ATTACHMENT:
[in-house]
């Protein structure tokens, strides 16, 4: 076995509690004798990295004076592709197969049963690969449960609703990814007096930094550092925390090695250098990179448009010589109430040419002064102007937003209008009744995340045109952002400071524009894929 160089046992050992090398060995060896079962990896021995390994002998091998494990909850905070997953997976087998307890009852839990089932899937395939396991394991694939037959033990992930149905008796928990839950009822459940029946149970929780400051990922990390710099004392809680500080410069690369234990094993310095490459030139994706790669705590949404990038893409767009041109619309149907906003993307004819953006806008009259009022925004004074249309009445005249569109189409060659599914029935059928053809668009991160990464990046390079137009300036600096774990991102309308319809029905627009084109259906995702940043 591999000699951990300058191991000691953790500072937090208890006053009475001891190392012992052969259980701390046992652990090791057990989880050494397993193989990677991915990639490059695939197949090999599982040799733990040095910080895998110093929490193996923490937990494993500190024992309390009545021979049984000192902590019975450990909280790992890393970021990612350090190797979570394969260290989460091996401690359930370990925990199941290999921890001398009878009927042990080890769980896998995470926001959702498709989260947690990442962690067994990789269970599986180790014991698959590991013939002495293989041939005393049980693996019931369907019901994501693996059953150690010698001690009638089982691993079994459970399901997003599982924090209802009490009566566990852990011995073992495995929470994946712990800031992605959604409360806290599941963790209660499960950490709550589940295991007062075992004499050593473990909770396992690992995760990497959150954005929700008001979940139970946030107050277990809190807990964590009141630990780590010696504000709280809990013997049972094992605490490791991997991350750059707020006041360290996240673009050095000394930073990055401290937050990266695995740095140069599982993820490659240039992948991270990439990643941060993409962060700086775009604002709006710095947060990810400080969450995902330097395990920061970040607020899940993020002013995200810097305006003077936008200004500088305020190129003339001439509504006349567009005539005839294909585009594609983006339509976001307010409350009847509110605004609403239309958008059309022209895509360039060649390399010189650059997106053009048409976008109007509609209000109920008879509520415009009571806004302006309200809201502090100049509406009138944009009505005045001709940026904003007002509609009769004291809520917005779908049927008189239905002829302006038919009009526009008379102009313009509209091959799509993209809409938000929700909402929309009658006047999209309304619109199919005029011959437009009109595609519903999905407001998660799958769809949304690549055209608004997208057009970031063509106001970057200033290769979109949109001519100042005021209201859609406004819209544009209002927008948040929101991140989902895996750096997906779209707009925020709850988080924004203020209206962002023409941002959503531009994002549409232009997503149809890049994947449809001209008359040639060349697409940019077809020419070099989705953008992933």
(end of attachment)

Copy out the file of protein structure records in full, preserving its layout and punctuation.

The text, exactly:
[in-house]
């Protein structure tokens, strides 16, 4: 076995509690004798990295004076592709197969049963690969449960609703990814007096930094550092925390090695250098990179448009010589109430040419002064102007937003209008009744995340045109952002400071524009894929 160089046992050992090398060995060896079962990896021995390994002998091998494990909850905070997953997976087998307890009852839990089932899937395939396991394991694939037959033990992930149905008796928990839950009822459940029946149970929780400051990922990390710099004392809680500080410069690369234990094993310095490459030139994706790669705590949404990038893409767009041109619309149907906003993307004819953006806008009259009022925004004074249309009445005249569109189409060659599914029935059928053809668009991160990464990046390079137009300036600096774990991102309308319809029905627009084109259906995702940043 591999000699951990300058191991000691953790500072937090208890006053009475001891190392012992052969259980701390046992652990090791057990989880050494397993193989990677991915990639490059695939197949090999599982040799733990040095910080895998110093929490193996923490937990494993500190024992309390009545021979049984000192902590019975450990909280790992890393970021990612350090190797979570394969260290989460091996401690359930370990925990199941290999921890001398009878009927042990080890769980896998995470926001959702498709989260947690990442962690067994990789269970599986180790014991698959590991013939002495293989041939005393049980693996019931369907019901994501693996059953150690010698001690009638089982691993079994459970399901997003599982924090209802009490009566566990852990011995073992495995929470994946712990800031992605959604409360806290599941963790209660499960950490709550589940295991007062075992004499050593473990909770396992690992995760990497959150954005929700008001979940139970946030107050277990809190807990964590009141630990780590010696504000709280809990013997049972094992605490490791991997991350750059707020006041360290996240673009050095000394930073990055401290937050990266695995740095140069599982993820490659240039992948991270990439990643941060993409962060700086775009604002709006710095947060990810400080969450995902330097395990920061970040607020899940993020002013995200810097305006003077936008200004500088305020190129003339001439509504006349567009005539005839294909585009594609983006339509976001307010409350009847509110605004609403239309958008059309022209895509360039060649390399010189650059997106053009048409976008109007509609209000109920008879509520415009009571806004302006309200809201502090100049509406009138944009009505005045001709940026904003007002509609009769004291809520917005779908049927008189239905002829302006038919009009526009008379102009313009509209091959799509993209809409938000929700909402929309009658006047999209309304619109199919005029011959437009009109595609519903999905407001998660799958769809949304690549055209608004997208057009970031063509106001970057200033290769979109949109001519100042005021209201859609406004819209544009209002927008948040929101991140989902895996750096997906779209707009925020709850988080924004203020209206962002023409941002959503531009994002549409232009997503149809890049994947449809001209008359040639060349697409940019077809020419070099989705953008992933």